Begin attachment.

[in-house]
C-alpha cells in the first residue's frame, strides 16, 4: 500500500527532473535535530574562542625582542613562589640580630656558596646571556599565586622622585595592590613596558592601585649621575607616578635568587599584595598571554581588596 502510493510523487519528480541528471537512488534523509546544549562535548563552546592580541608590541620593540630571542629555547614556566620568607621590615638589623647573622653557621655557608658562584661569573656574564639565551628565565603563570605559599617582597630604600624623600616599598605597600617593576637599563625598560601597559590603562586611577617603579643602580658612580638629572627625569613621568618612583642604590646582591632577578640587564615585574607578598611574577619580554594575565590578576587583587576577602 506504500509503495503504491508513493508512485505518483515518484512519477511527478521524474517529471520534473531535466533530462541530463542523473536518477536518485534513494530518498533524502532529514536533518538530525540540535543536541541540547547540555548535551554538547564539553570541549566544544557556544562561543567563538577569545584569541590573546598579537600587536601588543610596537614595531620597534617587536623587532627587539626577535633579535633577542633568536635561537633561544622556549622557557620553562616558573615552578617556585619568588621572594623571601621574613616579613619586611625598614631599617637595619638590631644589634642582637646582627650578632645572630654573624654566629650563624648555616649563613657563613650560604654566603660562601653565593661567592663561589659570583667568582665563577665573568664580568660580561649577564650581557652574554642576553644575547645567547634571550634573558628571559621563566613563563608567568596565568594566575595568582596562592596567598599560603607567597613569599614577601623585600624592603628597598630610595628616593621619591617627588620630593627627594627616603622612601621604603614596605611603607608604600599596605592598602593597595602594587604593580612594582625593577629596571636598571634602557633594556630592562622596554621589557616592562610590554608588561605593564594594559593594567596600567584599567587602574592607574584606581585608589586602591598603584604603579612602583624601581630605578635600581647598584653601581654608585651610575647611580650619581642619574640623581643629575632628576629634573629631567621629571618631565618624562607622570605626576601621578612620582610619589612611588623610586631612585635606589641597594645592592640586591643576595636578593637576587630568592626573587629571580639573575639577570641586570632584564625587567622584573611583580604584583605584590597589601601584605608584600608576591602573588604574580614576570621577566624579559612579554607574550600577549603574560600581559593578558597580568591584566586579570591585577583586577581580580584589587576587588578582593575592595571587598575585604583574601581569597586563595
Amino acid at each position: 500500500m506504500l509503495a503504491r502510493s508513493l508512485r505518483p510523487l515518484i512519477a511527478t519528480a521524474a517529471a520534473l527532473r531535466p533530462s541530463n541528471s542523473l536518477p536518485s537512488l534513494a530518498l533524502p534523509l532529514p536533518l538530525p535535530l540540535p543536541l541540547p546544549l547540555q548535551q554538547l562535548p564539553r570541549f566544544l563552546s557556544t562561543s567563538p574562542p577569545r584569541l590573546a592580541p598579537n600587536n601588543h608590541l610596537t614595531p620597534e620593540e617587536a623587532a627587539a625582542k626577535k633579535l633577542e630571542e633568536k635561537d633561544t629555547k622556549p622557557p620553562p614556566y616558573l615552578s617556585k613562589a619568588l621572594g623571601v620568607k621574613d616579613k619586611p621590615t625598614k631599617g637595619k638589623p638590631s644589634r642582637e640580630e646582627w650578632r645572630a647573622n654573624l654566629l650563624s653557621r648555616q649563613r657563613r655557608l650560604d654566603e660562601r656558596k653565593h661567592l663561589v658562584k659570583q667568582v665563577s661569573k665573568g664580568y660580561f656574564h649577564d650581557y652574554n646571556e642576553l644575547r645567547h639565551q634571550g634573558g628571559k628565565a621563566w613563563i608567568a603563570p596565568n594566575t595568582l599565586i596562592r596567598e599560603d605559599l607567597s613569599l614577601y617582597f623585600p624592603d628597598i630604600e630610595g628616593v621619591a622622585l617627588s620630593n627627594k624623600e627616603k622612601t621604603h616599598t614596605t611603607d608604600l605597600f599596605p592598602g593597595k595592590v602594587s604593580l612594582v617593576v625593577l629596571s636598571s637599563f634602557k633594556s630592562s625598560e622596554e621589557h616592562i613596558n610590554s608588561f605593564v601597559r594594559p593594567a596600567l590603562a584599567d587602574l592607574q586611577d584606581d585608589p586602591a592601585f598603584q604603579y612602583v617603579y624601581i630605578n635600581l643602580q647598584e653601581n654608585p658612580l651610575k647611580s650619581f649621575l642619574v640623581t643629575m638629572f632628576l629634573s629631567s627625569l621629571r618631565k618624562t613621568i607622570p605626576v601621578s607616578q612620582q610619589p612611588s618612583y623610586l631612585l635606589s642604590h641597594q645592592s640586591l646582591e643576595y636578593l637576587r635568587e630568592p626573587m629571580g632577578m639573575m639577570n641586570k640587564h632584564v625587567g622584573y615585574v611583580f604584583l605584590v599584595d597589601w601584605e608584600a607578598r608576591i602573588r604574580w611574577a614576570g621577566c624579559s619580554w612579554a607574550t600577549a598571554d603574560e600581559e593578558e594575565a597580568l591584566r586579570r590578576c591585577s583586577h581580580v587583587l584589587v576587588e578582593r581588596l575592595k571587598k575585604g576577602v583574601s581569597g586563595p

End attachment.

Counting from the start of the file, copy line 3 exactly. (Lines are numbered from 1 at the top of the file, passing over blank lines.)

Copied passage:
Amino acid at each position: 500500500m506504500l509503495a503504491r502510493s508513493l508512485r505518483p510523487l515518484i512519477a511527478t519528480a521524474a517529471a520534473l527532473r531535466p533530462s541530463n541528471s542523473l536518477p536518485s537512488l534513494a530518498l533524502p534523509l532529514p536533518l538530525p535535530l540540535p543536541l541540547p546544549l547540555q548535551q554538547l562535548p564539553r570541549f566544544l563552546s557556544t562561543s567563538p574562542p577569545r584569541l590573546a592580541p598579537n600587536n601588543h608590541l610596537t614595531p620597534e620593540e617587536a623587532a627587539a625582542k626577535k633579535l633577542e630571542e633568536k635561537d633561544t629555547k622556549p622557557p620553562p614556566y616558573l615552578s617556585k613562589a619568588l621572594g623571601v620568607k621574613d616579613k619586611p621590615t625598614k631599617g637595619k638589623p638590631s644589634r642582637e640580630e646582627w650578632r645572630a647573622n654573624l654566629l650563624s653557621r648555616q649563613r657563613r655557608l650560604d654566603e660562601r656558596k653565593h661567592l663561589v658562584k659570583q667568582v665563577s661569573k665573568g664580568y660580561f656574564h649577564d650581557y652574554n646571556e642576553l644575547r645567547h639565551q634571550g634573558g628571559k628565565a621563566w613563563i608567568a603563570p596565568n594566575t595568582l599565586i596562592r596567598e599560603d605559599l607567597s613569599l614577601y617582597f623585600p624592603d628597598i630604600e630610595g628616593v621619591a622622585l617627588s620630593n627627594k624623600e627616603k622612601t621604603h616599598t614596605t611603607d608604600l605597600f599596605p592598602g593597595k595592590v602594587s604593580l612594582v617593576v625593577l629596571s636598571s637599563f634602557k633594556s630592562s625598560e622596554e621589557h616592562i613596558n610590554s608588561f605593564v601597559r594594559p593594567a596600567l590603562a584599567d587602574l592607574q586611577d584606581d585608589p586602591a592601585f598603584q604603579y612602583v617603579y624601581i630605578n635600581l643602580q647598584e653601581n654608585p658612580l651610575k647611580s650619581f649621575l642619574v640623581t643629575m638629572f632628576l629634573s629631567s627625569l621629571r618631565k618624562t613621568i607622570p605626576v601621578s607616578q612620582q610619589p612611588s618612583y623610586l631612585l635606589s642604590h641597594q645592592s640586591l646582591e643576595y636578593l637576587r635568587e630568592p626573587m629571580g632577578m639573575m639577570n641586570k640587564h632584564v625587567g622584573y615585574v611583580f604584583l605584590v599584595d597589601w601584605e608584600a607578598r608576591i602573588r604574580w611574577a614576570g621577566c624579559s619580554w612579554a607574550t600577549a598571554d603574560e600581559e593578558e594575565a597580568l591584566r586579570r590578576c591585577s583586577h581580580v587583587l584589587v576587588e578582593r581588596l575592595k571587598k575585604g576577602v583574601s581569597g586563595p